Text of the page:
Great question and there tends to be some confusion among first time film makers about Chain of Title so don’t feel bad for asking the question.

To put it simply, Chain of Title is the complete set of documents that establishes a persons (and companies are people too) right to take action with respect to a piece of property, in our discussion the property is a film, but can be anything including a passel of land, a building, an automobile, etc.  With any property the chain runs from the present owner back to the original owner of the property in question.

In entertainment, this means a whole slew of documents that establish that a producer/production company owns/controls the right to produce a whatever it is they are trying to create/sell.

The chain of title typically consists of a series of rights agreements between the creators of works on which the production will be based or assembled to create the final product.  OK, that wasn’t so simple, but this list will give you an idea:

  • Copyright registration certificate for any underlying material (ie, the screenplay)
  • Option for right to adapt any underlying work(s) (Stageplay, song, screenplay, life-story rights, etc.)
    • Yes, that means just because you read a book or play that you can’t adapt if for film without permission.  Heck, just because someone is dead still doesn’t give you a clearance to produce their life story.
  • Agreements with anyone (the writer or composer or lyricist or other contributors) hired to adapt the source material
  • Agreements with any additional writers hired to do re-writes, etc.
  • Certificates of authorship from any of those writers
  • Documentation on any option agreements
    • Evidence documenting that the option on the material was properly extended before its expiration
    • Evidence that the option was properly exercised before its expiration.
    • Documents transferring or assigning the rights granted under the option to the producing entity
  • Contracts with creative and production personnel stating that their work-product has been created as a “work-made-for-hire” and therefore belongs to the producer.  Strangely enough, this includes you, the producer.
  • Contracts with performers authorizing the use of their names, likenesses, biographies, etc., in connection with the exploitation of the project.
  • Releases for stock footage used
  • Releases for photographs or artwork used
  • Releases for props used
  • Releases for locations films
  • Releases for any music used in the scoring of the production
  • Crowd/Extra release forms
  • Trademark Clearances for any trademarks used in the film

…and the list can go on, but you get the idea.

A film is an assemblage of many things and you have to prove that you have the right to use ALL OF IT in your film.  Yes, even if you wrote the screenplay yourself.  It may sound silly, but you even need to transfer the rights of the screenplay you wrote to yourself as the producer/production company to have a clean chain of title.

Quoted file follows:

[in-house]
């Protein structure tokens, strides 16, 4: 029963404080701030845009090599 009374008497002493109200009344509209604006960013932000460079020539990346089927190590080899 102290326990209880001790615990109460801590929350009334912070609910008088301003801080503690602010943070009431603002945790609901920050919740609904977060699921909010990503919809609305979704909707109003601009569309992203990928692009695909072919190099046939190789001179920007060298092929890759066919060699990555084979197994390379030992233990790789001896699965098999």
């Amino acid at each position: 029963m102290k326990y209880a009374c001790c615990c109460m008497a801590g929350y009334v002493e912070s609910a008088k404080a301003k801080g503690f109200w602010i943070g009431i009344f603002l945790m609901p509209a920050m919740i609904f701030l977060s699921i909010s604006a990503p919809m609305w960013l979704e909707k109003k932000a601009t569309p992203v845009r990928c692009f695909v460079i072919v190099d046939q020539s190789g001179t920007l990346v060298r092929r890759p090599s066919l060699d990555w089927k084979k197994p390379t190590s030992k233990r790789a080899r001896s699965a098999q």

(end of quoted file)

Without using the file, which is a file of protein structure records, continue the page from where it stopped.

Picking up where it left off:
Film distributors won’t agree to distribute a film without complete documentation.  They don’t want to risk getting sued because you used something in your film you didn’t have permission to use.

It’s best to start as early as possible documenting the chain of title.  No one likes to pop-out a release form or go all business-like when they are developing the idea for a production, but, trust me, it gets much more messy and difficult to try and do it later.  When you complete an outline, treatment, screenplay, etc, keep records and register your copyrights.  If you are working with someone else, PLEASE, have a written agreement that details your relationship and addresses ownership of the project.  Great projects have been lost to a fallout between friends and no formal terms on what happens to the work itself.

Oh, and nothing verbal.  It all needs to be in writing.  Its to everyone’s benefit… and you can’t put a verbal agreement in a file.

Yes, ultimately, the chain of title is a big folder containing copies of each and every document we just discussed… in chronological order.  And this documentation will be needed everytime that the project is sold or transferred to someone else.

Now the big question: Do you need an entertainment attorney to do all this for you?  Absolutely not.  You just need to be good at paperwork and organization, or have someone working for you that is.  That doesn’t mean you might not need one to handle certain steps along the journey.  Only a fool has himself for a client.


Set Terminology

General Crew WATCH YOUR BACK – A warning said by anyone coming though or around the set with an object that could potentially hit someone. CROSSING – A warning said by anyone who must cross in front of the camera during a…

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Production Glossary

ACTION! – The command from the director for the scene to begin. It also means that the camera is rolling. A.D. – The Assistant Director. AD LIB – Extemporaneous delivery without relying on a prepared script. ADR – Automated Dialogue…